Joining or supporting the Ybor Chickens Society means helping to protect and preserve the chickens’ rightful place in this little corner of Tampa. Donations go toward feed, equipment and medical care. Signing up with email keeps a person updated on chicken-themed city events and chicken adventures. “When they have babies or get a new boyfriend/girlfriend, we let our followers know,” Breese says.
Donating your time is another way to become involved with the society. “We’ve had a lot of different people come to our volunteer events,” he says. “We have some regulars, but we often see a new face on a random Friday or Sunday. We meet at least once a week right now to get Centennial Park ready for the Ybor City Saturday Market, which we are big fans of.”
Portrait of an Artist
Lynn Rattray’s introduction to the Ybor Chickens Society was the result of an online search. She was enamored with the chickens roaming Ybor City and wanted to find out more. Rattray (shown below between myself on the left and Breese on the right) is an accomplished local artist, specializing in oil and acrylic painting. She earned bachelor’s and master of arts degrees and is now happily retired. One day while taking reference photos in Centennial Park for her paintings, she noticed a young man walking in one of the planters where the hens hatch and raise their chicks. Concerned, she approached him.
“You need to get out of that planter, young man!” she recalls yelling at Breese. “Don’t you know there are mamas with their babies nesting in those bushes?” Breese explained that a chick had become separated from its mother and he was reuniting them.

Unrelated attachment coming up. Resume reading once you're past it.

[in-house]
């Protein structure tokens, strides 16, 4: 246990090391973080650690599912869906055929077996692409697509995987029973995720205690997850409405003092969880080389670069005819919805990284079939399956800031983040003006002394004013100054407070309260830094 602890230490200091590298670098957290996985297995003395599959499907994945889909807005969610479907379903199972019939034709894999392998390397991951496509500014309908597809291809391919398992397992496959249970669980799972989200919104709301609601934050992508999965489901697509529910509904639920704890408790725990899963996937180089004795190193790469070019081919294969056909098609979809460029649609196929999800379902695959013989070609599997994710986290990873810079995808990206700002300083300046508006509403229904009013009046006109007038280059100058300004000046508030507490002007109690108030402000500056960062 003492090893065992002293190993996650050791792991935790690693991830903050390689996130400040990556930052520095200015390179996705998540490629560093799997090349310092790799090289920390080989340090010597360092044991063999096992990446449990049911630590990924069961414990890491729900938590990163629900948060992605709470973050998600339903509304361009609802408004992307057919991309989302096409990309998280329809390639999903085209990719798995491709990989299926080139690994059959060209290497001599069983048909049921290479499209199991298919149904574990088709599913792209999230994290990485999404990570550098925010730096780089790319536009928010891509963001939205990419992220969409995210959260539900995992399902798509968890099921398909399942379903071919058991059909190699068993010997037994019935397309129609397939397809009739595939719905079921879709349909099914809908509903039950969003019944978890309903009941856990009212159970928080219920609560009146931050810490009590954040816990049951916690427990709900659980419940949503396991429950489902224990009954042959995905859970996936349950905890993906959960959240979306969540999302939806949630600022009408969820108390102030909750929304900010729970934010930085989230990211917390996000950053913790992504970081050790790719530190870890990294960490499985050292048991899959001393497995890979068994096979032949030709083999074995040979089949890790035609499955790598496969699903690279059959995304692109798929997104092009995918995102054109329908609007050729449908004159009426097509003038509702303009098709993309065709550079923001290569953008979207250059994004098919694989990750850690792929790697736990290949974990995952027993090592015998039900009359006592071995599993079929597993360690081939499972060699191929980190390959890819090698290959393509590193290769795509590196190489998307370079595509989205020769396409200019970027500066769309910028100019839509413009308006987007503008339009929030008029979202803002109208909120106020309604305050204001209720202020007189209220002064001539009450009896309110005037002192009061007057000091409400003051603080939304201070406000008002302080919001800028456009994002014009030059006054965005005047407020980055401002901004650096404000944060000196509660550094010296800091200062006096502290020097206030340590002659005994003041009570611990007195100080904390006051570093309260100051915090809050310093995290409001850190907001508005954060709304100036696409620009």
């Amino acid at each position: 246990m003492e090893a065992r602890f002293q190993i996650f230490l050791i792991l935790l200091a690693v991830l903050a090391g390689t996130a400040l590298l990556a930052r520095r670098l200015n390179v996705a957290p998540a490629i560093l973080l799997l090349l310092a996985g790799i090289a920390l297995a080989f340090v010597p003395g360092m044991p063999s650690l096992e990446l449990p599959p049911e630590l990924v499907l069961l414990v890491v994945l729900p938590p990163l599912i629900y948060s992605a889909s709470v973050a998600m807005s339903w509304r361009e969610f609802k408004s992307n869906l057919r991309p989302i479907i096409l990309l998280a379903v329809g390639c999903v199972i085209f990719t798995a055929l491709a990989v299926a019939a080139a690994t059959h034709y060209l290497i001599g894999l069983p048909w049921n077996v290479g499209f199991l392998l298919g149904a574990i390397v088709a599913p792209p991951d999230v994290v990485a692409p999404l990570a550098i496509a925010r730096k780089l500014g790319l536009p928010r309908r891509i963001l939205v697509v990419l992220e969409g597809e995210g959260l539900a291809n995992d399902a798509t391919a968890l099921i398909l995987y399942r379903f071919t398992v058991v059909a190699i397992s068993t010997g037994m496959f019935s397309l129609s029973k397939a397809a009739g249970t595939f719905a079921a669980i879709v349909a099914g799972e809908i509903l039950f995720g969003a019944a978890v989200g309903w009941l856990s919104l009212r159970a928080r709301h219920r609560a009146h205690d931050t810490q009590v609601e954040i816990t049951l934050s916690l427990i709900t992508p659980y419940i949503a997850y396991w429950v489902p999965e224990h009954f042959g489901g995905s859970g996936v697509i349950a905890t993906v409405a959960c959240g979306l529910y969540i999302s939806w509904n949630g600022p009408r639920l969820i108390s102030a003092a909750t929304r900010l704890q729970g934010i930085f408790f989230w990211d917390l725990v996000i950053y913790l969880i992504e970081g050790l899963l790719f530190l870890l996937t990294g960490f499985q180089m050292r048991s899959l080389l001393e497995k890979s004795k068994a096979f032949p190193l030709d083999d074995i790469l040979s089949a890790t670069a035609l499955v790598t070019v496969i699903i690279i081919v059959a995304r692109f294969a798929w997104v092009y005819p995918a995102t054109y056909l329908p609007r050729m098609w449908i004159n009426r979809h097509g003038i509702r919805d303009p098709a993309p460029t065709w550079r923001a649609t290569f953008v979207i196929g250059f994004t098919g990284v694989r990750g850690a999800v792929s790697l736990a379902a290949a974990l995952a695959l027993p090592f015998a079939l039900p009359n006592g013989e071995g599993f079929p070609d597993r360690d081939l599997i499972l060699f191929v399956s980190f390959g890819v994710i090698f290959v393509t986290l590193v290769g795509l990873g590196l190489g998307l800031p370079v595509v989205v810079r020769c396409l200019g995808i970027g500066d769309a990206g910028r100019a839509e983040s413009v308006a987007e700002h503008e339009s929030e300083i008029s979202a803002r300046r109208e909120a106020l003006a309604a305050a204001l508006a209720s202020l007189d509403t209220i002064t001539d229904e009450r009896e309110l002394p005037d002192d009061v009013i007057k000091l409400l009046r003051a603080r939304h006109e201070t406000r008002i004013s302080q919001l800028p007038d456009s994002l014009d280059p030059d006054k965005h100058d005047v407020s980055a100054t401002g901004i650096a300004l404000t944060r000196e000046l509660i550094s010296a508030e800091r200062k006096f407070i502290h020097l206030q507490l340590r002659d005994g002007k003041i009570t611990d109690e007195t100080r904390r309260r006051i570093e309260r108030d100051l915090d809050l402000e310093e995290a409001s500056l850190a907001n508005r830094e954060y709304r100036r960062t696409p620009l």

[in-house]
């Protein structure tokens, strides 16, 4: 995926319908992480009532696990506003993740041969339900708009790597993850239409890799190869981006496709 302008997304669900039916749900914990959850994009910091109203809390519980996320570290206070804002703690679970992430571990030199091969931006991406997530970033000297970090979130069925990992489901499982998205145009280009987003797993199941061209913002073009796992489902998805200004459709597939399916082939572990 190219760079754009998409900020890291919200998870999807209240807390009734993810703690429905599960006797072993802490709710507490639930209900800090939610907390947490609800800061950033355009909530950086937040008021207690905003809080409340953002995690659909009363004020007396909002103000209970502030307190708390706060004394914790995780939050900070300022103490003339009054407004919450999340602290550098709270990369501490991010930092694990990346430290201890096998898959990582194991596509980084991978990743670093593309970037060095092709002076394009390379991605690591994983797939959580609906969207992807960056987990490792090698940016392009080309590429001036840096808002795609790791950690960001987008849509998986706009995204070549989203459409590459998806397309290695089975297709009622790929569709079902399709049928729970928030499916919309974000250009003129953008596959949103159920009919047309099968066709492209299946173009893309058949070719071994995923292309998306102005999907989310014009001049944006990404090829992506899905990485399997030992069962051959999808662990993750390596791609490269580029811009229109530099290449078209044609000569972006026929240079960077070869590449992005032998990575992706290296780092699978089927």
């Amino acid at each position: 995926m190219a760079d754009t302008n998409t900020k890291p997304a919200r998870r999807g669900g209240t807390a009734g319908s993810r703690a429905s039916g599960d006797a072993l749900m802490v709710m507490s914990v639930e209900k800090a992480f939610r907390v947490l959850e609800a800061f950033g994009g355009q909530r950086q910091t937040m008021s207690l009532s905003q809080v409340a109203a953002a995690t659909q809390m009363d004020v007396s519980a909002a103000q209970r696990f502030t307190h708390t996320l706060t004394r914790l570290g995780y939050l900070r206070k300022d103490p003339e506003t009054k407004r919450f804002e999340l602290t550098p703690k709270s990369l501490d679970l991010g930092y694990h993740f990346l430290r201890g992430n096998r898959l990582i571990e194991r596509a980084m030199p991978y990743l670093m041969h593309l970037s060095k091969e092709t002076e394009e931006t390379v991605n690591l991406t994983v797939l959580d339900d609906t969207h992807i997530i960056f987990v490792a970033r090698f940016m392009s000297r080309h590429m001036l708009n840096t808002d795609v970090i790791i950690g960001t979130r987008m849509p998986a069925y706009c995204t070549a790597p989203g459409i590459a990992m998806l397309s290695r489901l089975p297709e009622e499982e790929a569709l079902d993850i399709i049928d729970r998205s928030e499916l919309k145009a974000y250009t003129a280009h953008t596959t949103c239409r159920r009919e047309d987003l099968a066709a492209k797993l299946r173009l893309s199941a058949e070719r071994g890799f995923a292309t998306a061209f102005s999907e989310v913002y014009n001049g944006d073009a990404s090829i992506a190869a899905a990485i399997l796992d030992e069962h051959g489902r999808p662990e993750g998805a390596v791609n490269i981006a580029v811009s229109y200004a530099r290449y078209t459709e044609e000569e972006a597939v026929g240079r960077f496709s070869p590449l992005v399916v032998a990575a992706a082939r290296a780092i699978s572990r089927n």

“On another photo shoot in the park, I again ran into Dylan,” Rattray says. “He was sitting on the edge of a planter checking on the welfare of ‘Stevie,’ a sweet rooster who had recently become blind. Dylan had brought him a snack of shredded lettuce and sat with him for a while making sure he was safe.”
Seeing the level of care for the chickens was the catalyst for her joining the society, and she began participating in the weekly Sweep ‘n’ Sleep park cleanups, which take place every Friday evening. “This organization is unequaled in its love and devotion for the welfare of Ybor’s chickens and fostering goodwill with the business community,” Rattray says. “Its tireless efforts are contributing to the welfare of the chickens and to the sense of community in Ybor. I’m honored to be a part of that.”
“The chickens are iconic,” says Lori Rosso, executive director of Ybor City Chamber of Commerce. “Each one is different, in looks, temperament, and so on. They bring a whimsy to the district that has such a historical backbone.”
“We can be running around and focusing on business, but you hear those little peeps from the bushes you start looking for the babies,” Rosso says. “Once you see them, you can’t help but be in awe.” She adds that for a mini city to have chickens and their chicks running around is grounding.